The scent of newly-bound tomes in an undisclosed bookshop brings about a sense of belonging, yet also compulsive mystery. Bookshops are places you go as dusk descends, when you’ve lost your way in the Roman-made streets, and stumble upon them by coincidence, or fate. Bookshops are places you go to listen to music as it tinkles through the windows, and deftly patters over the spines of novels. Bookshops are places you go to find a physical, true reality, only to be devoured by some other’s world a time later. These are the ones you find:
“ Who are human beings? Because who we are determines the type of governing we need.”
― Suzanne Collins, The Ballad of Songbirds and Snakes
The Ballad of Songbirds and Snakes (the prequel to The Hunger Games Series), by Suzanne Collins, is a novel fresh from the printing press. It is engrossing, vibrant, and the sort of tale that keeps you awake until midnight. It relates the history of Coriolanus Snow: of his world from the bird’s-eye-view of a penthouse apartment, of his victories and sorrows, and of his Capitol path to infamy. Collins lays before us the foundation of the Hunger Games, the sculpting of a dictatorial leader, and a number of familiar ballads. The protagonists, and antagonists on the opposite end of the spectrum, seem truly existent and genuine so that one resonates with them and is concerned with their lives (peculiar as this may be, given their ultimate corruption).
This book is best consumed with a beverage, in this case, a chilled rendition of home-brew peppermint tea (Mentha Piperita). Slip on some Converse footwear, ease open the screen door, and select a pristine sprig of peppermint from the spices patch. Steep the mint in a steaming teapot/canopic jar/cauldron of H20 for approximately 4-6 minutes. Cool it with ice — in an assortment of shapes — and serve it Snow-cold, in a science beaker for preferable effects. Now embark on your rampage.
You insert the book into your linen rucksack, and continue to peruse the mahogany (-imitation) bookshelves. A certain younger sibling peers out from behind a DC Comic and inquires something about the rotation of Neptune, but you merely reply ,“Not now” and pick up another — a classic.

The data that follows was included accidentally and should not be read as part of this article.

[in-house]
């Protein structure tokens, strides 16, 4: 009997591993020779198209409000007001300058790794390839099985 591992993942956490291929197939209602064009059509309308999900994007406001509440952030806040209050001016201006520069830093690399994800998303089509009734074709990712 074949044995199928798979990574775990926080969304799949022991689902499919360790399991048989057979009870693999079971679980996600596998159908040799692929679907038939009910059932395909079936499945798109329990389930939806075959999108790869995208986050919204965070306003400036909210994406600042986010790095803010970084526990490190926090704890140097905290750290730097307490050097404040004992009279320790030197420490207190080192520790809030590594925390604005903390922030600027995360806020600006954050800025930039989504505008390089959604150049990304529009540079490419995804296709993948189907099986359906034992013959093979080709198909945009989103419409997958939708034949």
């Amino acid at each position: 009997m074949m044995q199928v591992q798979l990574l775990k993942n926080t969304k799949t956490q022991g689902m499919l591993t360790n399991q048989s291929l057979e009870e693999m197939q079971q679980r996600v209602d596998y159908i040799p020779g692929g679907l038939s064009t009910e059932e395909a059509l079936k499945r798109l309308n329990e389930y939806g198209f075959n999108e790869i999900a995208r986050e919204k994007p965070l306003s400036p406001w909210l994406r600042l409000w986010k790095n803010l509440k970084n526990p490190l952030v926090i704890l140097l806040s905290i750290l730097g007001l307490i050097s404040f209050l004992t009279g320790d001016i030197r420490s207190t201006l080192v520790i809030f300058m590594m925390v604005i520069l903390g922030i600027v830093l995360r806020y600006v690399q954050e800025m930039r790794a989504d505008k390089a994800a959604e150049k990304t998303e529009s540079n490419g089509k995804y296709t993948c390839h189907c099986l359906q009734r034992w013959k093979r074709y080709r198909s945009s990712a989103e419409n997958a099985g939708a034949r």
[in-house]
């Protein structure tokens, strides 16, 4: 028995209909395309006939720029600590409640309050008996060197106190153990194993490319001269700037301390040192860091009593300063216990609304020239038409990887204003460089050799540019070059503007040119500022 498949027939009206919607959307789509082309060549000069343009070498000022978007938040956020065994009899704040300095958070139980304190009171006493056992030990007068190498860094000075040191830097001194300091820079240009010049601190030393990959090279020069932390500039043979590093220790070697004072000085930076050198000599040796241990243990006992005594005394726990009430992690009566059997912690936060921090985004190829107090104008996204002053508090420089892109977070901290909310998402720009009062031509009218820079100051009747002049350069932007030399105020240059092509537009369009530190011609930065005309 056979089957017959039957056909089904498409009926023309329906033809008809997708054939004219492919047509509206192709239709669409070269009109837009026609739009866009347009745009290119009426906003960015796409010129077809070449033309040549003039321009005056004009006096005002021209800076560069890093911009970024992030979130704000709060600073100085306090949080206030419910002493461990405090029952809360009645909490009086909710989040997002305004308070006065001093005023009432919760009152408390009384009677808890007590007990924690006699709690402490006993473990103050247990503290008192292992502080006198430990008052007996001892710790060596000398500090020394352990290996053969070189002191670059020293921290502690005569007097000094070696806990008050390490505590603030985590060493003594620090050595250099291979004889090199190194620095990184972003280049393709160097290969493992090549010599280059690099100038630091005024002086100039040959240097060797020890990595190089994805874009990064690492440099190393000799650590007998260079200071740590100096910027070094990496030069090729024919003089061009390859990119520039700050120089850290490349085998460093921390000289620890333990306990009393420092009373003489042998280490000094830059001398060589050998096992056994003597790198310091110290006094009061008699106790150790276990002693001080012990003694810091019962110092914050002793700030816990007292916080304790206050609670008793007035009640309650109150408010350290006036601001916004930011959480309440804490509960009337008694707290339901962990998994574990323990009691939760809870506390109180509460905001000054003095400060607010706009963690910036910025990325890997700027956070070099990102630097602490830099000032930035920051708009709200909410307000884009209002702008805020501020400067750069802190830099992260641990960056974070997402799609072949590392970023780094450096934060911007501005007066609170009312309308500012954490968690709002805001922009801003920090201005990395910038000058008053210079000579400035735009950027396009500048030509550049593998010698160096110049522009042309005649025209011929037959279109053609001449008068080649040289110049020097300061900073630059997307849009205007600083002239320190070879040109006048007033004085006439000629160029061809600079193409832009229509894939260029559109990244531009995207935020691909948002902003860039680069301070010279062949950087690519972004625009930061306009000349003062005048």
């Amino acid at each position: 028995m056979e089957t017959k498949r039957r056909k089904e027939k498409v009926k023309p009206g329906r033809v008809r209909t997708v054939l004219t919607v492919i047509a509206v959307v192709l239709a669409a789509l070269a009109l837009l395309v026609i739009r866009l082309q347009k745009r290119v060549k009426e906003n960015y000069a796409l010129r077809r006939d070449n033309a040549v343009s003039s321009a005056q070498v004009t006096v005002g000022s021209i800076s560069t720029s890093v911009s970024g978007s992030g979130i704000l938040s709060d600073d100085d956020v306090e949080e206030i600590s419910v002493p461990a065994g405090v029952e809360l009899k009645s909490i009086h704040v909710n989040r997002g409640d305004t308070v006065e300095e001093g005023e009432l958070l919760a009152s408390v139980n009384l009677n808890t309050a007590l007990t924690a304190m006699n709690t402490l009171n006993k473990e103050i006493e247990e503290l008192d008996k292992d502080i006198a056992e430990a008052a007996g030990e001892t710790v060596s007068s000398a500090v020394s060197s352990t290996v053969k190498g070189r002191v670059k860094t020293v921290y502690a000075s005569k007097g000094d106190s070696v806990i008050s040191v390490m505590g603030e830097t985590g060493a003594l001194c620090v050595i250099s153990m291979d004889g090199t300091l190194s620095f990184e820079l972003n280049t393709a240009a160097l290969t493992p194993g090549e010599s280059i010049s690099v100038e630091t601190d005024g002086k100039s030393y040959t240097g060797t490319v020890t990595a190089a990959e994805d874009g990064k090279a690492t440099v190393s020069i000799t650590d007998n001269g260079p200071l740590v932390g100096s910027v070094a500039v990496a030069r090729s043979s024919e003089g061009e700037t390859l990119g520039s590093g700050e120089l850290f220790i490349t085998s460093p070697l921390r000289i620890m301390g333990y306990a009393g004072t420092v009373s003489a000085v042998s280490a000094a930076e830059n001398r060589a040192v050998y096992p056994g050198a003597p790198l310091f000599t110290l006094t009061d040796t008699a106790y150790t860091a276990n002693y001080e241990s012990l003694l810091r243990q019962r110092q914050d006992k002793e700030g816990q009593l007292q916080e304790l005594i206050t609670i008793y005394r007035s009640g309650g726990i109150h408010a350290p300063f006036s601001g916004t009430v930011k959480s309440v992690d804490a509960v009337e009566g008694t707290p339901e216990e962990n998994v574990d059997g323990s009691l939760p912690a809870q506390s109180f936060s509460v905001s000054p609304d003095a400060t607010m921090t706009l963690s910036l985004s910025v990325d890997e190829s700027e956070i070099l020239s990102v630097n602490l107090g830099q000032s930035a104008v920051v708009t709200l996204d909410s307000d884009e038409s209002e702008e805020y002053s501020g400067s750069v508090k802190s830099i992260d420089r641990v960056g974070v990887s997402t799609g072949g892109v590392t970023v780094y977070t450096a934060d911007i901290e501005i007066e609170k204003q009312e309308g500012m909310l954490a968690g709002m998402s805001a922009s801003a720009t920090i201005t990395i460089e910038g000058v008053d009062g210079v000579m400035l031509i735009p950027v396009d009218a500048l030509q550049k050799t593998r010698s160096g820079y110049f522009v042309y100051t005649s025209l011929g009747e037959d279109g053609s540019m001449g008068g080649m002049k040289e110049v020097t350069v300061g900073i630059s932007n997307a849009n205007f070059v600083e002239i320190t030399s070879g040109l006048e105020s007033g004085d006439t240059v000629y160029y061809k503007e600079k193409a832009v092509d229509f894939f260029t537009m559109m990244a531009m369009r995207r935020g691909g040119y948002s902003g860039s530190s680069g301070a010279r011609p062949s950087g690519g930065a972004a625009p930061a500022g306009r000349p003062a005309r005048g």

“The only way to get rid of temptation is to yield to it.”
― Oscar Wilde, The Picture of Dorian Gray
The Picture of Dorian Gray is the sort of book that makes you feel as if you’re perched atop a rouge fold-out seat in the London Theatre, waiting for silence to fall and the curtains to rise. It is a tale of vanity, decadence, and art. Dorian Gray’s new acquaintance, Basil Halworth, takes his friend’s likeness and pours it into an astounding portrait. Dorian’s attention is captured by the painting and it arouses a realization of his own physical appeal, but after a while a thought strikes him: he will not always look like this. He will grow wrinkled, weak, and ugly. If only he could remain young and the painting echo his age. When he vows that as his deepest desire, a change comes over Dorian, and with every transgression he commits, the painting becomes more grotesque.
This gothic novel is nicely absorbed with effortless Tazo Passion Tea. Whether at your grandmother’s apartment in Italy, or in a TGV headed towards France, there is sure to be a decent stash of this drink in the cupboard. Merely steep one sachet of tea in a chipped mug of your choice (for about 2-3 minutes) and enjoy it boiling or cold.
You look up from the Gutenberg paper, and are met with an unheeded Korean take-out wok given to you by some tiny hands. But you dismiss any musings of the carton design, and head towards the clerk.
Songbirds. Chaos. School-Mate Friendship. Rebellion. Art. Brokenness. Beauty. Sin. Coriolanus Snow, and Dorian Gray: their characters are flogged by the same flaw: pride. They are broken, like every other living being in the universe, but they turn inward for salvation, which ultimately leads them to their demise. So the question is: where do you look for salvation?
And you go out with the tintinnabulation of the bell.